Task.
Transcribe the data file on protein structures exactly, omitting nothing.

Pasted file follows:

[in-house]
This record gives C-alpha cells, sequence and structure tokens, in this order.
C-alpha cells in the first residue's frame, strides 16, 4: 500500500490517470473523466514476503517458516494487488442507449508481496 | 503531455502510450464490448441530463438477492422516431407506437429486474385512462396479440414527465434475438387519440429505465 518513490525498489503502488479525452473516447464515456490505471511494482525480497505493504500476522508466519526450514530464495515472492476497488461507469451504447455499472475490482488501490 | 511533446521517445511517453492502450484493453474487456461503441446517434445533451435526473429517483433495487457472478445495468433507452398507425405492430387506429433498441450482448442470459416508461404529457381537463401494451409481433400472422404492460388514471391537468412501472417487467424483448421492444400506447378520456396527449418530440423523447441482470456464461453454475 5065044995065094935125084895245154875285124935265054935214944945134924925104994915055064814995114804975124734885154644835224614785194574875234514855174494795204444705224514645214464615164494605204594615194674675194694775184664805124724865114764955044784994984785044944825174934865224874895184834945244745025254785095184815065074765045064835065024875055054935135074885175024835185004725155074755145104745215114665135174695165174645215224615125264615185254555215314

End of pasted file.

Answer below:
[in-house]
This record gives C-alpha cells, sequence and structure tokens, in this order.
C-alpha cells in the first residue's frame, strides 16, 4: 500500500490517470473523466514476503517458516494487488442507449508481496 | 503531455502510450464490448441530463438477492422516431407506437429486474385512462396479440414527465434475438387519440429505465 518513490525498489503502488479525452473516447464515456490505471511494482525480497505493504500476522508466519526450514530464495515472492476497488461507469451504447455499472475490482488501490 | 511533446521517445511517453492502450484493453474487456461503441446517434445533451435526473429517483433495487457472478445495468433507452398507425405492430387506429433498441450482448442470459416508461404529457381537463401494451409481433400472422404492460388514471391537468412501472417487467424483448421492444400506447378520456396527449418530440423523447441482470456464461453454475 5065044995065094935125084895245154875285124935265054935214944945134924925104994915055064814995114804975124734885154644835224614785194574875234514855174494795204444705224514645214464615164494605204594615194674675194694775184664805124724865114764955044784994984785044944825174934865224874895184834945244745025254785095184815065074765045064835065024875055054935135074885175024835185004725155074755145104745215114665135174695165174645215224615125264615185254555215314